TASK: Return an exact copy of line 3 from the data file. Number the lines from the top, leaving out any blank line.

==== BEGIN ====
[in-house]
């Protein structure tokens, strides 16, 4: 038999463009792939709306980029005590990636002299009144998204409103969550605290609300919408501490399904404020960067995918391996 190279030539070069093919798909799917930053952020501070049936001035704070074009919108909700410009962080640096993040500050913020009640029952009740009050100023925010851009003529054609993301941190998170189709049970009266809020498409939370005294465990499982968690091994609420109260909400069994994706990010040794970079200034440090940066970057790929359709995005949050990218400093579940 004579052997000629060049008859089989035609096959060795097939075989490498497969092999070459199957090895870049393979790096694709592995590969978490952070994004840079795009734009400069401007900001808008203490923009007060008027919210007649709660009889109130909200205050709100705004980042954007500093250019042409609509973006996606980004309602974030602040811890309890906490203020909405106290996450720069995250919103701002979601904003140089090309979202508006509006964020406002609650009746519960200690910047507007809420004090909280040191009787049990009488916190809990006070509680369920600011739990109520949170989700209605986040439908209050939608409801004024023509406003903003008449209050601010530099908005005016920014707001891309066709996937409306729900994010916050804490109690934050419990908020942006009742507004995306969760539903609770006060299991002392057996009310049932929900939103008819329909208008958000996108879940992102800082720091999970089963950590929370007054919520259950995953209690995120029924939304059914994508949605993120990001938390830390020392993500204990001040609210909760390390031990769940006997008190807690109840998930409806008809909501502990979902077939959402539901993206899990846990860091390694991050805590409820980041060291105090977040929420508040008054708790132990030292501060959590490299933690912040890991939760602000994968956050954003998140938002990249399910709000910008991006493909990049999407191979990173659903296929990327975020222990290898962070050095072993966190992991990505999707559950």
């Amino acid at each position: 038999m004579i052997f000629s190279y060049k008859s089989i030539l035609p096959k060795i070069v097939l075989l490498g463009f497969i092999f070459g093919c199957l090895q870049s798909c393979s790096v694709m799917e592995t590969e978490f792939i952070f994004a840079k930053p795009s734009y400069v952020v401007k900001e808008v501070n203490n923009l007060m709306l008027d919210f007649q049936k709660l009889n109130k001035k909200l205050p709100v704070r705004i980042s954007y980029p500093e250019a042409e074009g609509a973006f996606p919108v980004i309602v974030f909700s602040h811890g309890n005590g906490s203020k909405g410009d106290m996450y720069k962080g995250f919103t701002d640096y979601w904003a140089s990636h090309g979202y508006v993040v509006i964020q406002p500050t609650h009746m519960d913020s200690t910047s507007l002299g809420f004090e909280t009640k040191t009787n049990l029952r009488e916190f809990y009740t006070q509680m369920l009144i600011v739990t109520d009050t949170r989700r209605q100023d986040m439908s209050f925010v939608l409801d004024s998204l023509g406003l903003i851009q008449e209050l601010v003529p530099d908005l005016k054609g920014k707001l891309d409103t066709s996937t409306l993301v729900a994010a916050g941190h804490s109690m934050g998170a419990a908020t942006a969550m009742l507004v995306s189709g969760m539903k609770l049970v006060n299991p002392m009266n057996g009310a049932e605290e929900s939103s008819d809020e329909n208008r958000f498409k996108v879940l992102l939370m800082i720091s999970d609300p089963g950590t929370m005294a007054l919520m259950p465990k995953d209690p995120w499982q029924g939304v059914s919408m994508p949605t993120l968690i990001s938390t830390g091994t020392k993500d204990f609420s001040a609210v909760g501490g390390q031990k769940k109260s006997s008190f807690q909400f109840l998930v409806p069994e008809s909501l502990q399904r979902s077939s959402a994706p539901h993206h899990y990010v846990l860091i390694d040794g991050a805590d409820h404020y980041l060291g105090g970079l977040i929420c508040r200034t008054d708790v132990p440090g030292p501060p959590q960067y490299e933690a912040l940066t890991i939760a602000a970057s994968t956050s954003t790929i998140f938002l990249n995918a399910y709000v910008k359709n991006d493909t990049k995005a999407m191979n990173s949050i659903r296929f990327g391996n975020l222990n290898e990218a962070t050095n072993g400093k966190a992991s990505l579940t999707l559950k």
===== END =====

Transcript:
């Amino acid at each position: 038999m004579i052997f000629s190279y060049k008859s089989i030539l035609p096959k060795i070069v097939l075989l490498g463009f497969i092999f070459g093919c199957l090895q870049s798909c393979s790096v694709m799917e592995t590969e978490f792939i952070f994004a840079k930053p795009s734009y400069v952020v401007k900001e808008v501070n203490n923009l007060m709306l008027d919210f007649q049936k709660l009889n109130k001035k909200l205050p709100v704070r705004i980042s954007y980029p500093e250019a042409e074009g609509a973006f996606p919108v980004i309602v974030f909700s602040h811890g309890n005590g906490s203020k909405g410009d106290m996450y720069k962080g995250f919103t701002d640096y979601w904003a140089s990636h090309g979202y508006v993040v509006i964020q406002p500050t609650h009746m519960d913020s200690t910047s507007l002299g809420f004090e909280t009640k040191t009787n049990l029952r009488e916190f809990y009740t006070q509680m369920l009144i600011v739990t109520d009050t949170r989700r209605q100023d986040m439908s209050f925010v939608l409801d004024s998204l023509g406003l903003i851009q008449e209050l601010v003529p530099d908005l005016k054609g920014k707001l891309d409103t066709s996937t409306l993301v729900a994010a916050g941190h804490s109690m934050g998170a419990a908020t942006a969550m009742l507004v995306s189709g969760m539903k609770l049970v006060n299991p002392m009266n057996g009310a049932e605290e929900s939103s008819d809020e329909n208008r958000f498409k996108v879940l992102l939370m800082i720091s999970d609300p089963g950590t929370m005294a007054l919520m259950p465990k995953d209690p995120w499982q029924g939304v059914s919408m994508p949605t993120l968690i990001s938390t830390g091994t020392k993500d204990f609420s001040a609210v909760g501490g390390q031990k769940k109260s006997s008190f807690q909400f109840l998930v409806p069994e008809s909501l502990q399904r979902s077939s959402a994706p539901h993206h899990y990010v846990l860091i390694d040794g991050a805590d409820h404020y980041l060291g105090g970079l977040i929420c508040r200034t008054d708790v132990p440090g030292p501060p959590q960067y490299e933690a912040l940066t890991i939760a602000a970057s994968t956050s954003t790929i998140f938002l990249n995918a399910y709000v910008k359709n991006d493909t990049k995005a999407m191979n990173s949050i659903r296929f990327g391996n975020l222990n290898e990218a962070t050095n072993g400093k966190a992991s990505l579940t999707l559950k």